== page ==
President Obama on Nov. 12 awarded the Medal of Honor to retired Army Capt. Florent Groberg for his heroic actions in Afghanistan on Aug. 8, 2012. Groberg was awarded the nation’s highest military honor for tackling a suicide bomber to protect 28 fellow fellow troops in Asadabad, Afghanistan. The explosion set off another bomb that had not yet been detected, said Obama during the White House ceremony. “On his very worst day, he managed to summon his very best,” said the President. “That’s the nature of courage. Not being unafraid, but confronting fear and danger and performing in a selfless fashion.” On the date of the attack, Grobeg was a personal security detachment commander for Task Force Mountain Warrior on a patrol near FOB Fiaz. While on the patrol, Groberg saw a man walking backwards in the direction of the patrol and made an abrupt turn toward the formation. Groberg rushed toward the suspect and saw he was wearing a suicide vest. He shoved the man to the ground, with the bomber landing chest-first. The vest exploded, killing four Americans. The explosion prompted another bomber to detonate his vest. “We honor Flo because his actions prevented an even greater catastrophe,” said Obama. He added, “Had both bombs gone off as planned, who knows how many could have been killed.” Groberg, who is medically retired from the Army and is a civilian employee of the Defense Department, is the 10th living Afghanistan veteran to be awarded the Medal of Honor. (Obama transcript.)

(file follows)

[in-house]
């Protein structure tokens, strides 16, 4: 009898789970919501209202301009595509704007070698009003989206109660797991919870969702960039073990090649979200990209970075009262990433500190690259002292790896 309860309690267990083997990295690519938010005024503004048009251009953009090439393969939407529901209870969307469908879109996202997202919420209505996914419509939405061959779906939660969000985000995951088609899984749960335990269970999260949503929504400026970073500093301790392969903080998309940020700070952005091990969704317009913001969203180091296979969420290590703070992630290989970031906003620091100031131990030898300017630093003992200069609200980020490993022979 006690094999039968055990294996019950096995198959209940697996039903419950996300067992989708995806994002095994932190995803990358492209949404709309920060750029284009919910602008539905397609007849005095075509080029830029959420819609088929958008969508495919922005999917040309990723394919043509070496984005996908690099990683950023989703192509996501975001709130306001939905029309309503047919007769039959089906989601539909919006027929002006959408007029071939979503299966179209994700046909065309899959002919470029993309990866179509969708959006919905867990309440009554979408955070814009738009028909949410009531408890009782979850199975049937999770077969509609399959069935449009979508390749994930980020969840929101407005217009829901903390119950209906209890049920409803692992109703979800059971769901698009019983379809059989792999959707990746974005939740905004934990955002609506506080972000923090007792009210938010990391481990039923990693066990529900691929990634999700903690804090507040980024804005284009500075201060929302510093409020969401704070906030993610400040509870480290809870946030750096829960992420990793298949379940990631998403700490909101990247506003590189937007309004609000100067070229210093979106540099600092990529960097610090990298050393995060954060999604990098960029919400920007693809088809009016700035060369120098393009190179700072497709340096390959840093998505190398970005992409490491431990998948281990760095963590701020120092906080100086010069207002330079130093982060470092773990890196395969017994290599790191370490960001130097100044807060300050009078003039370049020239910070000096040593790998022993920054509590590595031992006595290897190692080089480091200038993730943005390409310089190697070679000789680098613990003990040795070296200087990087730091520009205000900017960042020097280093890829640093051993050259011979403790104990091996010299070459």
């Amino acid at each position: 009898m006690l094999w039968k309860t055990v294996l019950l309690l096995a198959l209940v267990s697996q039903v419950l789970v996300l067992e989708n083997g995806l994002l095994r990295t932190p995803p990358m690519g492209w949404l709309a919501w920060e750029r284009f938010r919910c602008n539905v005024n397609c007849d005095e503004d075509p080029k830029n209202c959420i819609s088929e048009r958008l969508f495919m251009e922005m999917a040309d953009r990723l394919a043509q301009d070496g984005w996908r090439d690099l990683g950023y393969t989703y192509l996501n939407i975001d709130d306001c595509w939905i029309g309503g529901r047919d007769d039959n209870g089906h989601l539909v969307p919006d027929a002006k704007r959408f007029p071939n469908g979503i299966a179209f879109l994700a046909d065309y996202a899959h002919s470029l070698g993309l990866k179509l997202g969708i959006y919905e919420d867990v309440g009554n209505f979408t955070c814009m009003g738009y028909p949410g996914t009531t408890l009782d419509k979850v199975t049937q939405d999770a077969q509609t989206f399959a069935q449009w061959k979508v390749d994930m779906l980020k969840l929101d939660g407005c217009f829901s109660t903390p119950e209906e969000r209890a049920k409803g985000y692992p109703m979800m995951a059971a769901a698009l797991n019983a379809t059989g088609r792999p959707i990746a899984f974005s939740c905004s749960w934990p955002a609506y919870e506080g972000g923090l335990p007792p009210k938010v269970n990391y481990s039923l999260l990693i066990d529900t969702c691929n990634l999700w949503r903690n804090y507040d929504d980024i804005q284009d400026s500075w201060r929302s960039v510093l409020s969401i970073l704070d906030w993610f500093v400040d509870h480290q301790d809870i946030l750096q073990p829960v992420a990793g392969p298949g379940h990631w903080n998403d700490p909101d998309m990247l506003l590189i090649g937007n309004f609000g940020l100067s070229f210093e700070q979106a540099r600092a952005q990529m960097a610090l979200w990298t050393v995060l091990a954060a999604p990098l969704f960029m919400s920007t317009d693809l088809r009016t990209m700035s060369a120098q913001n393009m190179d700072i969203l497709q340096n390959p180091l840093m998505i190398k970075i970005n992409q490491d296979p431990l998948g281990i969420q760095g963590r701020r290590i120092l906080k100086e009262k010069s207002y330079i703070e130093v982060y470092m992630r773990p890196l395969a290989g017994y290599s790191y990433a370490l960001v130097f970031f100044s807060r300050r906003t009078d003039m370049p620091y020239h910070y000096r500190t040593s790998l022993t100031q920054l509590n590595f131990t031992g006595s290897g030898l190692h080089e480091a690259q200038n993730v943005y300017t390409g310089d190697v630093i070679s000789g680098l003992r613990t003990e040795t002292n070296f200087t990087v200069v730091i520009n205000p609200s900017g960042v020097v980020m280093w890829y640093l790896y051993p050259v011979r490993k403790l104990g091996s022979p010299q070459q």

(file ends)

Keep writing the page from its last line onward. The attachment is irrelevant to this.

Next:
The U.S. supports “a stronger and more capable” European defense, Defense Secretary Lloyd J. Austin III said during an Oct. 22 press conference in Brussels—but that defense should not duplicate the functions and capabilities of the NATO alliance.